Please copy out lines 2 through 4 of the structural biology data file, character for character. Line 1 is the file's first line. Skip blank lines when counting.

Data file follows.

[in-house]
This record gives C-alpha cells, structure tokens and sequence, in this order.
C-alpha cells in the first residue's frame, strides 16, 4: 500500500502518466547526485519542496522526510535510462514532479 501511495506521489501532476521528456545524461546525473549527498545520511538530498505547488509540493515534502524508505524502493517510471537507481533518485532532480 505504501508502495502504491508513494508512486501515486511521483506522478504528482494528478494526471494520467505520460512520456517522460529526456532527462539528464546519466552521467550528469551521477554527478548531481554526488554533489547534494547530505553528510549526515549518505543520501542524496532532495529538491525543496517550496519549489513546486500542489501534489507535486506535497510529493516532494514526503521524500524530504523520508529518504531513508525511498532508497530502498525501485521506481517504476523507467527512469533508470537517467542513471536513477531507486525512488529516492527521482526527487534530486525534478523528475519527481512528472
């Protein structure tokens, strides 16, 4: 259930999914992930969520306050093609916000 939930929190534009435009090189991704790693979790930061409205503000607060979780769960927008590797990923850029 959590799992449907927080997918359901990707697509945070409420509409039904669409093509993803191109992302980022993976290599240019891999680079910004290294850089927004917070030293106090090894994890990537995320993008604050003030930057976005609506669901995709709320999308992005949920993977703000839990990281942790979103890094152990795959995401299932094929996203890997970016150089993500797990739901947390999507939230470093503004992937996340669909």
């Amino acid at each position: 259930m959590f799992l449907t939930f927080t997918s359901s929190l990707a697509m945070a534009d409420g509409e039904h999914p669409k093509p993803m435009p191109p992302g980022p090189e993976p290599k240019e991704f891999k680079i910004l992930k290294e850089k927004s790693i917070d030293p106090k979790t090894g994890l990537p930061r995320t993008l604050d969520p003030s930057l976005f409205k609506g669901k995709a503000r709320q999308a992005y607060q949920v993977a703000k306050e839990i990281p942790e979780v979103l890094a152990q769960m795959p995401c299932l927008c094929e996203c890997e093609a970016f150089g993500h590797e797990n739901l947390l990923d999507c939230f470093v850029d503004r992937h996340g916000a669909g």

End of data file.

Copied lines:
This record gives C-alpha cells, structure tokens and sequence, in this order.
C-alpha cells in the first residue's frame, strides 16, 4: 500500500502518466547526485519542496522526510535510462514532479 501511495506521489501532476521528456545524461546525473549527498545520511538530498505547488509540493515534502524508505524502493517510471537507481533518485532532480 505504501508502495502504491508513494508512486501515486511521483506522478504528482494528478494526471494520467505520460512520456517522460529526456532527462539528464546519466552521467550528469551521477554527478548531481554526488554533489547534494547530505553528510549526515549518505543520501542524496532532495529538491525543496517550496519549489513546486500542489501534489507535486506535497510529493516532494514526503521524500524530504523520508529518504531513508525511498532508497530502498525501485521506481517504476523507467527512469533508470537517467542513471536513477531507486525512488529516492527521482526527487534530486525534478523528475519527481512528472
């Protein structure tokens, strides 16, 4: 259930999914992930969520306050093609916000 939930929190534009435009090189991704790693979790930061409205503000607060979780769960927008590797990923850029 959590799992449907927080997918359901990707697509945070409420509409039904669409093509993803191109992302980022993976290599240019891999680079910004290294850089927004917070030293106090090894994890990537995320993008604050003030930057976005609506669901995709709320999308992005949920993977703000839990990281942790979103890094152990795959995401299932094929996203890997970016150089993500797990739901947390999507939230470093503004992937996340669909």